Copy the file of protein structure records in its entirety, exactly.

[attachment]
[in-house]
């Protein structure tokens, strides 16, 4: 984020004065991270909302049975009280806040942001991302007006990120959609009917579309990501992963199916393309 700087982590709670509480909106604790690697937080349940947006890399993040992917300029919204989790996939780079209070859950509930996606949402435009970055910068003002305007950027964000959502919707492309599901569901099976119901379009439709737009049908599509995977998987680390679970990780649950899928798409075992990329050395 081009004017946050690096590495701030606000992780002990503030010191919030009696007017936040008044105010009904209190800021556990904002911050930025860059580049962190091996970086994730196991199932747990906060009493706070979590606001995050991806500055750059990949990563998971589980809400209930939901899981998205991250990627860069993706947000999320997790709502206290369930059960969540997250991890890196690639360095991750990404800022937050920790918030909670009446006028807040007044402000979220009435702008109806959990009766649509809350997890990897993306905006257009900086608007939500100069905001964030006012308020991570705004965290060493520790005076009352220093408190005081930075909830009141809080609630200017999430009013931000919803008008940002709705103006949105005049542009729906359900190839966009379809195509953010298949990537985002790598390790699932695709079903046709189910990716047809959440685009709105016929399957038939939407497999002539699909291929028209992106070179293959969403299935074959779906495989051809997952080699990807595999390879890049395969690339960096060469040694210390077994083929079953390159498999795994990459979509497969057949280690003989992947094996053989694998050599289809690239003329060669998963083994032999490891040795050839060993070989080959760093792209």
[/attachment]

[in-house]
């Protein structure tokens, strides 16, 4: 984020004065991270909302049975009280806040942001991302007006990120959609009917579309990501992963199916393309 700087982590709670509480909106604790690697937080349940947006890399993040992917300029919204989790996939780079209070859950509930996606949402435009970055910068003002305007950027964000959502919707492309599901569901099976119901379009439709737009049908599509995977998987680390679970990780649950899928798409075992990329050395 081009004017946050690096590495701030606000992780002990503030010191919030009696007017936040008044105010009904209190800021556990904002911050930025860059580049962190091996970086994730196991199932747990906060009493706070979590606001995050991806500055750059990949990563998971589980809400209930939901899981998205991250990627860069993706947000999320997790709502206290369930059960969540997250991890890196690639360095991750990404800022937050920790918030909670009446006028807040007044402000979220009435702008109806959990009766649509809350997890990897993306905006257009900086608007939500100069905001964030006012308020991570705004965290060493520790005076009352220093408190005081930075909830009141809080609630200017999430009013931000919803008008940002709705103006949105005049542009729906359900190839966009379809195509953010298949990537985002790598390790699932695709079903046709189910990716047809959440685009709105016929399957038939939407497999002539699909291929028209992106070179293959969403299935074959779906495989051809997952080699990807595999390879890049395969690339960096060469040694210390077994083929079953390159498999795994990459979509497969057949280690003989992947094996053989694998050599289809690239003329060669998963083994032999490891040795050839060993070989080959760093792209």